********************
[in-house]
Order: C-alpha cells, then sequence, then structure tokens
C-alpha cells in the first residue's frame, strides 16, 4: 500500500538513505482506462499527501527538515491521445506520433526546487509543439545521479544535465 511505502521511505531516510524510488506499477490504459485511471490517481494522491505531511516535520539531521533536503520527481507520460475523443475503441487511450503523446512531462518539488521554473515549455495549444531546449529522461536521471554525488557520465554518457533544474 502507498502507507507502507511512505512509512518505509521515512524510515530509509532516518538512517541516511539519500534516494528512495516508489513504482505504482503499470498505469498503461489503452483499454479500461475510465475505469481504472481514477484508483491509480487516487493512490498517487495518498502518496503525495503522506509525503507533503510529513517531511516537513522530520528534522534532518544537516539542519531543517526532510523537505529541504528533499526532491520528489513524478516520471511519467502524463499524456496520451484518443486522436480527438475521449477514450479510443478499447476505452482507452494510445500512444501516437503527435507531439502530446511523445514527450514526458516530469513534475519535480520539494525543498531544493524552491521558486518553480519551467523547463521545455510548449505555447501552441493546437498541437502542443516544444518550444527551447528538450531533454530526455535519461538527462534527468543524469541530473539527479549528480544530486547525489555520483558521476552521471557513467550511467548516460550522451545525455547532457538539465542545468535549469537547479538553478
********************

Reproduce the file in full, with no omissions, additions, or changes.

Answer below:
[in-house]
Order: C-alpha cells, then sequence, then structure tokens
C-alpha cells in the first residue's frame, strides 16, 4: 500500500538513505482506462499527501527538515491521445506520433526546487509543439545521479544535465 511505502521511505531516510524510488506499477490504459485511471490517481494522491505531511516535520539531521533536503520527481507520460475523443475503441487511450503523446512531462518539488521554473515549455495549444531546449529522461536521471554525488557520465554518457533544474 502507498502507507507502507511512505512509512518505509521515512524510515530509509532516518538512517541516511539519500534516494528512495516508489513504482505504482503499470498505469498503461489503452483499454479500461475510465475505469481504472481514477484508483491509480487516487493512490498517487495518498502518496503525495503522506509525503507533503510529513517531511516537513522530520528534522534532518544537516539542519531543517526532510523537505529541504528533499526532491520528489513524478516520471511519467502524463499524456496520451484518443486522436480527438475521449477514450479510443478499447476505452482507452494510445500512444501516437503527435507531439502530446511523445514527450514526458516530469513534475519535480520539494525543498531544493524552491521558486518553480519551467523547463521545455510548449505555447501552441493546437498541437502542443516544444518550444527551447528538450531533454530526455535519461538527462534527468543524469541530473539527479549528480544530486547525489555520483558521476552521471557513467550511467548516460550522451545525455547532457538539465542545468535549469537547479538553478